Above: Teresa Pike Tomlinson, mayor of Columbus, Georgia, at the 2016 Media Learning Seminar. Photos by Patrick Farrell.
In a world where one of the biggest rock stars is computer animated, and world leaders appear at town halls via hologram, we find ourselves still struggling to adjust to the new norms of the digital age.You can watch all the panels from the Media Learning Seminar on Knight Foundation’s Vimeo channel. Save the date: The 2017 Media Learning Seminar is scheduled for Feb. 12-14 in Miami.
“The battle we fight tends to be yesterday’s battle,” author and futurist Alec Ross told the crowd at Knight Foundation’s 2016 Media Learning Seminar earlier this month. Instead, he said, leaders need to look beyond the present to anticipate what is next and help prepare their communities.
That theme was ever-present throughout the two-day seminar, a gathering of leaders in philanthropy, media and technology exploring ways to promote more informed and engaged communities. With the rapid pace of innovation, more disruptive change is a given. What’s next? What does it mean for our society? And how can community leaders prepare? Here are some of the insights on the future from panelists at the seminar:
Data is the raw material of the information age
If land was the raw material of the agricultural age, iron of the industrial age, data is the basis for the information age, Ross said. With 90 percent of the world’s information created in the last three years alone, Ross said:
These “Pacific Oceans’” worth of data are “going to tear down business models and processes and create entirely new ones,” Ross said.
And as a corollary…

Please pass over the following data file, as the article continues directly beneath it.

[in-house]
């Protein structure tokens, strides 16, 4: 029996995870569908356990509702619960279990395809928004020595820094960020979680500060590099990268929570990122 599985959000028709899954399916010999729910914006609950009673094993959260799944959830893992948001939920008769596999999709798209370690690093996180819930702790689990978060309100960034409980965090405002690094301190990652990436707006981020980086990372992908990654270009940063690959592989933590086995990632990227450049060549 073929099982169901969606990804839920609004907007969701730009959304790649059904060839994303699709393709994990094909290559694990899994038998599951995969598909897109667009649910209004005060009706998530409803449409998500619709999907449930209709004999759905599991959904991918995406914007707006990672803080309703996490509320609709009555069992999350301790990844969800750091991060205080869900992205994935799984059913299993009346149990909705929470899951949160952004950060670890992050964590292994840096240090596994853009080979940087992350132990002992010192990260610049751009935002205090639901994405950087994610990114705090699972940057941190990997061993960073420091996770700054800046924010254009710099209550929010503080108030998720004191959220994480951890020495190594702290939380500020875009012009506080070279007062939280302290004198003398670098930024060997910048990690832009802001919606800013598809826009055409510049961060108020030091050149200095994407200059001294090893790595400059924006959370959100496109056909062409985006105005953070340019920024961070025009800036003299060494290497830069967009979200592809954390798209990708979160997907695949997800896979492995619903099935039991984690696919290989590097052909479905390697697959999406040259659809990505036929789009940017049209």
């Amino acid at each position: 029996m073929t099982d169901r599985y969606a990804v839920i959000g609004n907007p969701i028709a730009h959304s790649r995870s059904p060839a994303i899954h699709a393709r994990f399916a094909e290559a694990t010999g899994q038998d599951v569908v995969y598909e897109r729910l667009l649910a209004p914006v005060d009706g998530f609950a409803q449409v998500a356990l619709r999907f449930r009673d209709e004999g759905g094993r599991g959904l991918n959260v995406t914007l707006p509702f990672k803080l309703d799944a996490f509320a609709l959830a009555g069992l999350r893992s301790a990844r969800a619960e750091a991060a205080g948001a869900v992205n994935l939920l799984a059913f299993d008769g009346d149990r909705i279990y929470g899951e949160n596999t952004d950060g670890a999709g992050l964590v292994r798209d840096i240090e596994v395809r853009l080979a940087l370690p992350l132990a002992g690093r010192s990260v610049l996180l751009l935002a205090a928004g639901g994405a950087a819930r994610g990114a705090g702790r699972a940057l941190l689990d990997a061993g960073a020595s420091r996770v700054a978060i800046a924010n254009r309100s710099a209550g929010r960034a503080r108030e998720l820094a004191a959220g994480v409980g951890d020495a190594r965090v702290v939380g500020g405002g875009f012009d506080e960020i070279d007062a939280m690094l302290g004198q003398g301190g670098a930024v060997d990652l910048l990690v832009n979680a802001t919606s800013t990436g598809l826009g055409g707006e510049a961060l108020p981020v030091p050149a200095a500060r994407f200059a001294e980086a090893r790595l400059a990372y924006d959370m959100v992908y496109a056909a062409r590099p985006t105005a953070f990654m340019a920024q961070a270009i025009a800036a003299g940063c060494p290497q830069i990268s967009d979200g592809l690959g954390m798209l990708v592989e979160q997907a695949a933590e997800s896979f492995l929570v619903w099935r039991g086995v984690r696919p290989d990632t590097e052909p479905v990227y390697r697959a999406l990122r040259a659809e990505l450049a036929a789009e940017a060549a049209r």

Robots will fundamentally change the way we work
Soon the robots of 1970s-era cartoons will be the reality of 2020 – artificial intelligence-enabled machines with increasing cognitive abilities taking over working- and middle-class jobs.
“This is what I think is going to be the real stone in your shoe sooner rather than later,” Ross said.
Futurist Amy Webb calls this transformation the Industrial Evolution: where the economy goes from mechanized manufacturing to widespread automated transactions and services, hitting the point where it becomes more expensive for people to do some jobs than machines. Hotel clerks, bank tellers, emergency room nurses – these types of jobs will be machine-based, she said.
“You’re going to wind up with a whole group of people in your communities who are very skilled but don’t necessarily have anything to do,” Webb, of the Future Today Institute, said, deepening divides between the working and middle class and the wealthy.
Preparing for that shift is important for community leaders: The future doesn’t happen to us passively. It is something we set the trajectory for today, she said.
Leaders need to live in the future
As community foundations have evolved in the past decade, with many going beyond traditional grantmaking to becoming leaders on important issues, several leaders offered their advice on the qualities it takes to look ahead.